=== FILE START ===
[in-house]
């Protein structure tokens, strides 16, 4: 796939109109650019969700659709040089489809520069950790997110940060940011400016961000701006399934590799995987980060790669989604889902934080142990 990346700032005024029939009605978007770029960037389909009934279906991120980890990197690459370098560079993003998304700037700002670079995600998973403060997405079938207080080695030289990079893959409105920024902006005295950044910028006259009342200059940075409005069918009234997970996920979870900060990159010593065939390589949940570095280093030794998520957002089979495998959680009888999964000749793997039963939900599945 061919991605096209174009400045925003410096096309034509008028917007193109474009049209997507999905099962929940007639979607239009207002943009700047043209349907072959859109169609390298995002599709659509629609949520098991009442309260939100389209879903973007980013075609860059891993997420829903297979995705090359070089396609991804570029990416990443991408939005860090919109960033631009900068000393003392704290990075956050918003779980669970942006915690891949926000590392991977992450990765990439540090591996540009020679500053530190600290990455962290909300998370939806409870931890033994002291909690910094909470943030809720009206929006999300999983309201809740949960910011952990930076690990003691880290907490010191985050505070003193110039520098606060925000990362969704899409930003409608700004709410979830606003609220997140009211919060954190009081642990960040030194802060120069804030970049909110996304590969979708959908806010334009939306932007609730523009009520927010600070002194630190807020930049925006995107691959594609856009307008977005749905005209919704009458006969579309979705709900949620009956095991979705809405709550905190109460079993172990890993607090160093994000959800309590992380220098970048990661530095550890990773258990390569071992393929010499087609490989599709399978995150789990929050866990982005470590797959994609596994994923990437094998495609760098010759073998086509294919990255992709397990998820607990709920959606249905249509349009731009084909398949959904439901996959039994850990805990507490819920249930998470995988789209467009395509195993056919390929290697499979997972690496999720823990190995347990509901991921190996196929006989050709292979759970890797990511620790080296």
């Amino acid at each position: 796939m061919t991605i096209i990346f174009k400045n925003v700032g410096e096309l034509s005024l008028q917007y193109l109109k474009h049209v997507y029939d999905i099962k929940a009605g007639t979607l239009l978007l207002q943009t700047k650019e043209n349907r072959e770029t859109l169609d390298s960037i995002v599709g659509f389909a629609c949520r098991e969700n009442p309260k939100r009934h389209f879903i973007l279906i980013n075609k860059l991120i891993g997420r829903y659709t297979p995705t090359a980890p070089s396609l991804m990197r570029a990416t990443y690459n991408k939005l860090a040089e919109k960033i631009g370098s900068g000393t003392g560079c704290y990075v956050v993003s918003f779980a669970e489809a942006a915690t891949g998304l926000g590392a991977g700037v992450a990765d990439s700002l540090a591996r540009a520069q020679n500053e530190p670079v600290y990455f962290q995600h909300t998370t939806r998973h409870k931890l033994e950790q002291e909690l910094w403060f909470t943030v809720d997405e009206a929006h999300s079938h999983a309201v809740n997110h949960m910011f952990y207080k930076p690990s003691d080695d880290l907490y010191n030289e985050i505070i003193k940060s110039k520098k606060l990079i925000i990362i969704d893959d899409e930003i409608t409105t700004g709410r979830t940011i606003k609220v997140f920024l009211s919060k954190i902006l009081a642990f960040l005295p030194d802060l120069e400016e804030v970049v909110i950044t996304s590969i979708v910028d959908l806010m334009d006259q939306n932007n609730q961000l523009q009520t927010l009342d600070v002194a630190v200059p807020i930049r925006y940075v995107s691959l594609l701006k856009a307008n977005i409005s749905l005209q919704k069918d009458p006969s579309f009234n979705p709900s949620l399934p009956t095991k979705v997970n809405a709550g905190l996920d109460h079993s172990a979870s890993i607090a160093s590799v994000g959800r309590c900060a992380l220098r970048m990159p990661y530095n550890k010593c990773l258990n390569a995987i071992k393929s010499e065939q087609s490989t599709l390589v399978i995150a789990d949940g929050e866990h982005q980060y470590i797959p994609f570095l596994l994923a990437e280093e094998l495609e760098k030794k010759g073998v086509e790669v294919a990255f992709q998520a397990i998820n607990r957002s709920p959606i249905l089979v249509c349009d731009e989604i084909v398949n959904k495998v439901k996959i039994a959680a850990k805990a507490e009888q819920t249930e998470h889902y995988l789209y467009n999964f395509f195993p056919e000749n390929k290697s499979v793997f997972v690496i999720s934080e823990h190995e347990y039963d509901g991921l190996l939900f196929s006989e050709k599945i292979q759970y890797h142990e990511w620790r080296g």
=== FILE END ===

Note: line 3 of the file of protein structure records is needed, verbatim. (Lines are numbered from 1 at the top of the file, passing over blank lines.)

């Amino acid at each position: 796939m061919t991605i096209i990346f174009k400045n925003v700032g410096e096309l034509s005024l008028q917007y193109l109109k474009h049209v997507y029939d999905i099962k929940a009605g007639t979607l239009l978007l207002q943009t700047k650019e043209n349907r072959e770029t859109l169609d390298s960037i995002v599709g659509f389909a629609c949520r098991e969700n009442p309260k939100r009934h389209f879903i973007l279906i980013n075609k860059l991120i891993g997420r829903y659709t297979p995705t090359a980890p070089s396609l991804m990197r570029a990416t990443y690459n991408k939005l860090a040089e919109k960033i631009g370098s900068g000393t003392g560079c704290y990075v956050v993003s918003f779980a669970e489809a942006a915690t891949g998304l926000g590392a991977g700037v992450a990765d990439s700002l540090a591996r540009a520069q020679n500053e530190p670079v600290y990455f962290q995600h909300t998370t939806r998973h409870k931890l033994e950790q002291e909690l910094w403060f909470t943030v809720d997405e009206a929006h999300s079938h999983a309201v809740n997110h949960m910011f952990y207080k930076p690990s003691d080695d880290l907490y010191n030289e985050i505070i003193k940060s110039k520098k606060l990079i925000i990362i969704d893959d899409e930003i409608t409105t700004g709410r979830t940011i606003k609220v997140f920024l009211s919060k954190i902006l009081a642990f960040l005295p030194d802060l120069e400016e804030v970049v909110i950044t996304s590969i979708v910028d959908l806010m334009d006259q939306n932007n609730q961000l523009q009520t927010l009342d600070v002194a630190v200059p807020i930049r925006y940075v995107s691959l594609l701006k856009a307008n977005i409005s749905l005209q919704k069918d009458p006969s579309f009234n979705p709900s949620l399934p009956t095991k979705v997970n809405a709550g905190l996920d109460h079993s172990a979870s890993i607090a160093s590799v994000g959800r309590c900060a992380l220098r970048m990159p990661y530095n550890k010593c990773l258990n390569a995987i071992k393929s010499e065939q087609s490989t599709l390589v399978i995150a789990d949940g929050e866990h982005q980060y470590i797959p994609f570095l596994l994923a990437e280093e094998l495609e760098k030794k010759g073998v086509e790669v294919a990255f992709q998520a397990i998820n607990r957002s709920p959606i249905l089979v249509c349009d731009e989604i084909v398949n959904k495998v439901k996959i039994a959680a850990k805990a507490e009888q819920t249930e998470h889902y995988l789209y467009n999964f395509f195993p056919e000749n390929k290697s499979v793997f997972v690496i999720s934080e823990h190995e347990y039963d509901g991921l190996l939900f196929s006989e050709k599945i292979q759970y890797h142990e990511w620790r080296g």